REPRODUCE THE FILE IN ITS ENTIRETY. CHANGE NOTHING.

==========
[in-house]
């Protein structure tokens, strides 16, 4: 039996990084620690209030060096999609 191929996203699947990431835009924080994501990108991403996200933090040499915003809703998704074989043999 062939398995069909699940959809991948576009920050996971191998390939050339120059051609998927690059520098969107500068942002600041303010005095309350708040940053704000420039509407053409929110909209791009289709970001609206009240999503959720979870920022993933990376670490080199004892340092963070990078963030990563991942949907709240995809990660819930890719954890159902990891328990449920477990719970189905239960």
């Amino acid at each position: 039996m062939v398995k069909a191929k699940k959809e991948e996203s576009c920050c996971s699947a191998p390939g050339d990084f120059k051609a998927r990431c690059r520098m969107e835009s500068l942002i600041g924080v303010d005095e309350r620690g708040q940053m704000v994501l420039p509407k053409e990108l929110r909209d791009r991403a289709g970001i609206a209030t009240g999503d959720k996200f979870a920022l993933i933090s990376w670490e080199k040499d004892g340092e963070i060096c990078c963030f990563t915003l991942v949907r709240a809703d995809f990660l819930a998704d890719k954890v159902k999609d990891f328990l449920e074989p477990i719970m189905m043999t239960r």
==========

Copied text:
[in-house]
């Protein structure tokens, strides 16, 4: 039996990084620690209030060096999609 191929996203699947990431835009924080994501990108991403996200933090040499915003809703998704074989043999 062939398995069909699940959809991948576009920050996971191998390939050339120059051609998927690059520098969107500068942002600041303010005095309350708040940053704000420039509407053409929110909209791009289709970001609206009240999503959720979870920022993933990376670490080199004892340092963070990078963030990563991942949907709240995809990660819930890719954890159902990891328990449920477990719970189905239960």
């Amino acid at each position: 039996m062939v398995k069909a191929k699940k959809e991948e996203s576009c920050c996971s699947a191998p390939g050339d990084f120059k051609a998927r990431c690059r520098m969107e835009s500068l942002i600041g924080v303010d005095e309350r620690g708040q940053m704000v994501l420039p509407k053409e990108l929110r909209d791009r991403a289709g970001i609206a209030t009240g999503d959720k996200f979870a920022l993933i933090s990376w670490e080199k040499d004892g340092e963070i060096c990078c963030f990563t915003l991942v949907r709240a809703d995809f990660l819930a998704d890719k954890v159902k999609d990891f328990l449920e074989p477990i719970m189905m043999t239960r």